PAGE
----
Boaz Gilad was a pioneer among U.S. real estate developers raising cheap capital in Israel.
Over the last five years, a holding company tied to Gilad’s Brookland Capital issued about $54.5 million in bonds on the Tel Aviv Stock Exchange, using the proceeds toward its ever-expanding Brooklyn multifamily portfolio. But on Jan. 2, amid concerns in Israel over the company’s ability to pay back its debts, bondholders gave Gilad three hours to relinquish control of Brookland Upreal — the British Virgin Islands-incorporated entity that issues bonds in Israel — to a special administrator.
And now that bondholders are appointing someone else to oversee the BVI holding company, the implications on Brookland’s U.S. portfolio of more than 30 properties and 2,000 housing units remain unclear.
“They don’t care about my company. They don’t care about my employees,” Gilad said. “All they care about is squeezing as much money from the company as possible to pay the bonds.”
Gilad, who owes about $42 million to bondholders over the next three years, acknowledged that it had been a rough year. Brookland, known for being the most prolific developer in Brooklyn, has been struggling with rising construction costs and internal restructuring, including Gilad buying out his partner Assaf Fitoussi in 2017.
After the release of a report that cast doubt on Brookland’s repayment abilities, the company’s bonds lost 15 percent of their value over two days in July. In November, the firm announced it would not meet its upcoming debt obligations because of a series of delays and increased costs slowing down the rate of development on several of their projects. Trading on Brookland’s bonds has been stalled since.
Gilad hopes to settle with his Israeli bondholders at some point but plans to focus on Brookland Capital — his Brooklyn-based firm — for now. The firm is looking to refinance its debt and is considering selling some of its properties — mostly development sites — to get through the rough patch. It is working with brokerage TerraCRG on the potential sales.
Sites on the market include 99 Grove Street and 1222 Putnam Avenue in Bushwick; 227 Clarkson Avenue in Prospect-Lefferts Gardens; 658 and 807 Washington Avenue in Prospect Heights; and 1312 Lincoln Place in Crown Heights.
Gilad stressed that this was a last resort for him, and he would much rather keep the properties.
“I am considering selling some of my assets, but I’m a developer,” he said. “My intention is to finish and develop it.”
However, the authority the new administrator has over what Brookland Capital does with its projects is still unclear. (New Jersey landlord Ronel Ben-Dov has been appointed but still needs to be confirmed.)
“While yet untested and, for now, unchallenged, it appears that the bond holders have installed an officer who is entitled to administer and control the entire portfolio,” said Douglas Heitner, an attorney at Kasowitz Benson Torres LLP who has worked on Israeli bond deals for American developers. “This would presumably include selling and refinancing assets so as to return dollars to the bondholders.”
Gilad disputed this, saying that the level of authority the new administrator has over Brookland Capital is one of the main points of contention between him and his bondholders.
An analysis from The Real Deal found that Brookland has roughly $150 million in debt across 23 loans, most of which are for less than $10 million. Many of the loans were from private lending shops, which tend to charge higher interest rates — but the rates and terms were not publicly available.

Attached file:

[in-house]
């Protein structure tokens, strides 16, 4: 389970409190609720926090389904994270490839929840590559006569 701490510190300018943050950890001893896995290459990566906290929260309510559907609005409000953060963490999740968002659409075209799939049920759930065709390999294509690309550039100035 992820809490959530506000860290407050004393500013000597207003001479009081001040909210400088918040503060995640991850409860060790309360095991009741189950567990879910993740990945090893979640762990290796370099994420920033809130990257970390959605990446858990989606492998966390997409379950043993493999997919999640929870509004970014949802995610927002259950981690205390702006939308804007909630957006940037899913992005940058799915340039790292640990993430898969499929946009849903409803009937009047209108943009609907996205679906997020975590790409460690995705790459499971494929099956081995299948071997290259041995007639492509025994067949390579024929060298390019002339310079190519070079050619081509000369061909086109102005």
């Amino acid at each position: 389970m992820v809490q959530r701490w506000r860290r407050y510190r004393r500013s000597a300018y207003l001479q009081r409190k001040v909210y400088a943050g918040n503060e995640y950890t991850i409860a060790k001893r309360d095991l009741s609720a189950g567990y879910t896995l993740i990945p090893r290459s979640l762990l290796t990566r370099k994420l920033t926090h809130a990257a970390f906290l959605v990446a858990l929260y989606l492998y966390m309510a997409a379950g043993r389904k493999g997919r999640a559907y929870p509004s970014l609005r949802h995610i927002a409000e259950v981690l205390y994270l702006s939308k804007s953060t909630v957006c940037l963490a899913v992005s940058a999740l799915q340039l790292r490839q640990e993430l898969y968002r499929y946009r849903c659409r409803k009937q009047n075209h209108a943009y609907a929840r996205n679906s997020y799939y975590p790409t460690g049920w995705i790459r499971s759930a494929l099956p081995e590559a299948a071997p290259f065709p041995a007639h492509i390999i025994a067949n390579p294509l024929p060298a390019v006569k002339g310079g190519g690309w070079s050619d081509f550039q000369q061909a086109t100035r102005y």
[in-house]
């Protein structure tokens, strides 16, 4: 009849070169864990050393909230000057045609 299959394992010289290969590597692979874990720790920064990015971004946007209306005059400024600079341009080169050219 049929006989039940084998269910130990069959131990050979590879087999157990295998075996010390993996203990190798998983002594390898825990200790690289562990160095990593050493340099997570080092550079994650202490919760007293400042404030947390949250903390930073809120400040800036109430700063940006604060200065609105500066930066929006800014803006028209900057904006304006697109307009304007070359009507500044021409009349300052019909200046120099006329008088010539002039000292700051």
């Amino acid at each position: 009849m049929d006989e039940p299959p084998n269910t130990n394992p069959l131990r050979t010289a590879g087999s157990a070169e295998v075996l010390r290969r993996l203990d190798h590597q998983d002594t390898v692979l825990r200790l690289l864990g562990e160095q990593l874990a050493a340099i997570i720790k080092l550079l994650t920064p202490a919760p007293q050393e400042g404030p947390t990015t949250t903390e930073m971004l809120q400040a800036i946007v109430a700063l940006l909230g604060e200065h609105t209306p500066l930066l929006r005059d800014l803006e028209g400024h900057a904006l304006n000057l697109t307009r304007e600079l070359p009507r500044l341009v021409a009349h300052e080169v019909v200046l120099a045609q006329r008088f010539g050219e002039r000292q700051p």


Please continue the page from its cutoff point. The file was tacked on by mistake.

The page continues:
The largest loan is for $20 million on 140 15th Street from Spruce Capital Partners. Gilad claimed that because these are primarily construction loans and funds are dispersed over time, there’s currently only $80 million of outstanding debt. The senior lenders must be repaid before the bondholders receive what’s left over.
Brookland’s tumble on the TASE appears to be a first for American real estate companies issuing bonds in Israel. (The only real estate company to go belly up on the stock exchange recently was Canadian condo development Urbancorp in 2016 — but sources have previously described that situation as an outlier and “borderline fraud.”)
One source explained that it was likely that Brookland could have refinanced its bonds before having to pay back the principal, of which an $11 million payment is currently due in December. Up until this point, the developer only had to meet interest-only payments. But because of a broader anxiety in the Israeli market regarding American real estate companies, the market may not have been receptive to a refinancing.
“While Brookland may be unique in certain respects, they’re not in the most important respect which is all that happened was the calendar crept up on them,” the source said. “And they were planning like everybody else to go back to the Israeli market to refinance that payment obligation, and they found the market uncooperative.”
Across the board, many American bonds have taken a beating in Israel following a series of troubling disclosures. In December, Yoel Goldman’s All Year Management said there was a “material error” in its financial statements from the second and third quarters linked to $3.7 million that was mistakenly moved to Goldman’s personal account from the company’s account. And in early January, GFI Capital Resources, led by Allen Gross, and All Year both had to correct financial statements. GFI made hundreds of changes to its 2017 year-end report, including lowering its net operating income from 2015 to $8 million from $28 million. One real estate source described Brookland, GFI and All Year as “the poster boys for doom and gloom.”